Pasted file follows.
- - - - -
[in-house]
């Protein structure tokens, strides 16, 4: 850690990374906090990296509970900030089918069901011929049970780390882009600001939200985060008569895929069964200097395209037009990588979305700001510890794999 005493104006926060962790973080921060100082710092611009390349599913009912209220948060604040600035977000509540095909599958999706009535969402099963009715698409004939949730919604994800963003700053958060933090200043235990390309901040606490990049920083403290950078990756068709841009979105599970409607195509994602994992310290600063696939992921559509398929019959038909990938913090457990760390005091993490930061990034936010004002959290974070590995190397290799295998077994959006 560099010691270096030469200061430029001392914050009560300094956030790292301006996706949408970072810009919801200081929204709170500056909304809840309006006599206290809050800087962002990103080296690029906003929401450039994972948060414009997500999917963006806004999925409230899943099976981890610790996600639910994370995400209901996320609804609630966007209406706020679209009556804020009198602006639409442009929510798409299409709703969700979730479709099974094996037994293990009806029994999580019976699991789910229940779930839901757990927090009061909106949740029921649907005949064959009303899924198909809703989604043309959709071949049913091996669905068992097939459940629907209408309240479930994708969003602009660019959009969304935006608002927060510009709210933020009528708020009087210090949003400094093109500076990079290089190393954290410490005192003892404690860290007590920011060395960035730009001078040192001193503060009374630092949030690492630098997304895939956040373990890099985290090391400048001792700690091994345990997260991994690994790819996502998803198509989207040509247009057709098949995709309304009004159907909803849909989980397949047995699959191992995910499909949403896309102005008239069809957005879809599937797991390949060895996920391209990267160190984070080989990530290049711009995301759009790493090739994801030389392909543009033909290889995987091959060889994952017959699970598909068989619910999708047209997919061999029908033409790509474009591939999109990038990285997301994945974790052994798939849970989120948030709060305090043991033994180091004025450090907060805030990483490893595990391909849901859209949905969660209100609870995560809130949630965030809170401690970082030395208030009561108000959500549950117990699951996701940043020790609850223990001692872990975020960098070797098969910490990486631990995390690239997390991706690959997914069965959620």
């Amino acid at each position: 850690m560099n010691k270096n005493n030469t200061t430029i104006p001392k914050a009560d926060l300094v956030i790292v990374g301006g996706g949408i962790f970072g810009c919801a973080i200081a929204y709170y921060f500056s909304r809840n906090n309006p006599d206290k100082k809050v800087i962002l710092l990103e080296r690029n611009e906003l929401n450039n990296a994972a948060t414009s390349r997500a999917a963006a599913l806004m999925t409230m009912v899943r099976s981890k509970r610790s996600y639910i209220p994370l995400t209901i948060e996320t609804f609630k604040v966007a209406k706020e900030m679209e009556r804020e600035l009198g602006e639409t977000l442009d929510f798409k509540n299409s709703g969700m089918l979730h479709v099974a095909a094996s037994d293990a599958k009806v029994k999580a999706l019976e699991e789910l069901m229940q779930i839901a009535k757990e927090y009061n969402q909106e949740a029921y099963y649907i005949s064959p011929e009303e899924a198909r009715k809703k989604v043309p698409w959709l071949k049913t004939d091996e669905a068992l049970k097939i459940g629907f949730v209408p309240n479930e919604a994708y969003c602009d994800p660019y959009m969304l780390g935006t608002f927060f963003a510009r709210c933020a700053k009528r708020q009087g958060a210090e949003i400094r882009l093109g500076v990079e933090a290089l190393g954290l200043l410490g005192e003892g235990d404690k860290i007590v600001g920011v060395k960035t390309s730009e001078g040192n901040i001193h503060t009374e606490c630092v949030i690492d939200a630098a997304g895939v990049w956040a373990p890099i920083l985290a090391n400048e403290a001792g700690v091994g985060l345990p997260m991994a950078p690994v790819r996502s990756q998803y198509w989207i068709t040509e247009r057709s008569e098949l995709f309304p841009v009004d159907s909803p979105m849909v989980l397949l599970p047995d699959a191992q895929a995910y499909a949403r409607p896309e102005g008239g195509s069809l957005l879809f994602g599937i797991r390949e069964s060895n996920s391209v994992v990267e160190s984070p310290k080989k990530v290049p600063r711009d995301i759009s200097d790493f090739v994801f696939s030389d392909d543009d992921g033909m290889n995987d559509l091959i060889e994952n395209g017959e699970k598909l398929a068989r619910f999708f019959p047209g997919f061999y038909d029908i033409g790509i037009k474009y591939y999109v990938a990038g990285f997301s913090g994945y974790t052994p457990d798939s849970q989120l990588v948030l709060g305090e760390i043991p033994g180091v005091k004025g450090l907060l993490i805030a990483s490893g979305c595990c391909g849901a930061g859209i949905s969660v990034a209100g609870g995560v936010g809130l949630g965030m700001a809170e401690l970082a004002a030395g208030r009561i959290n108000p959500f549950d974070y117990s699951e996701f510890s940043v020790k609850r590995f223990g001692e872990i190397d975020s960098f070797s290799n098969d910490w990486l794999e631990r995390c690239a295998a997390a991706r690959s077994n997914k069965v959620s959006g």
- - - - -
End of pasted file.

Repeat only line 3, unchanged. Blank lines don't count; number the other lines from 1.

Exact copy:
């Amino acid at each position: 850690m560099n010691k270096n005493n030469t200061t430029i104006p001392k914050a009560d926060l300094v956030i790292v990374g301006g996706g949408i962790f970072g810009c919801a973080i200081a929204y709170y921060f500056s909304r809840n906090n309006p006599d206290k100082k809050v800087i962002l710092l990103e080296r690029n611009e906003l929401n450039n990296a994972a948060t414009s390349r997500a999917a963006a599913l806004m999925t409230m009912v899943r099976s981890k509970r610790s996600y639910i209220p994370l995400t209901i948060e996320t609804f609630k604040v966007a209406k706020e900030m679209e009556r804020e600035l009198g602006e639409t977000l442009d929510f798409k509540n299409s709703g969700m089918l979730h479709v099974a095909a094996s037994d293990a599958k009806v029994k999580a999706l019976e699991e789910l069901m229940q779930i839901a009535k757990e927090y009061n969402q909106e949740a029921y099963y649907i005949s064959p011929e009303e899924a198909r009715k809703k989604v043309p698409w959709l071949k049913t004939d091996e669905a068992l049970k097939i459940g629907f949730v209408p309240n479930e919604a994708y969003c602009d994800p660019y959009m969304l780390g935006t608002f927060f963003a510009r709210c933020a700053k009528r708020q009087g958060a210090e949003i400094r882009l093109g500076v990079e933090a290089l190393g954290l200043l410490g005192e003892g235990d404690k860290i007590v600001g920011v060395k960035t390309s730009e001078g040192n901040i001193h503060t009374e606490c630092v949030i690492d939200a630098a997304g895939v990049w956040a373990p890099i920083l985290a090391n400048e403290a001792g700690v091994g985060l345990p997260m991994a950078p690994v790819r996502s990756q998803y198509w989207i068709t040509e247009r057709s008569e098949l995709f309304p841009v009004d159907s909803p979105m849909v989980l397949l599970p047995d699959a191992q895929a995910y499909a949403r409607p896309e102005g008239g195509s069809l957005l879809f994602g599937i797991r390949e069964s060895n996920s391209v994992v990267e160190s984070p310290k080989k990530v290049p600063r711009d995301i759009s200097d790493f090739v994801f696939s030389d392909d543009d992921g033909m290889n995987d559509l091959i060889e994952n395209g017959e699970k598909l398929a068989r619910f999708f019959p047209g997919f061999y038909d029908i033409g790509i037009k474009y591939y999109v990938a990038g990285f997301s913090g994945y974790t052994p457990d798939s849970q989120l990588v948030l709060g305090e760390i043991p033994g180091v005091k004025g450090l907060l993490i805030a990483s490893g979305c595990c391909g849901a930061g859209i949905s969660v990034a209100g609870g995560v936010g809130l949630g965030m700001a809170e401690l970082a004002a030395g208030r009561i959290n108000p959500f549950d974070y117990s699951e996701f510890s940043v020790k609850r590995f223990g001692e872990i190397d975020s960098f070797s290799n098969d910490w990486l794999e631990r995390c690239a295998a997390a991706r690959s077994n997914k069965v959620s959006g």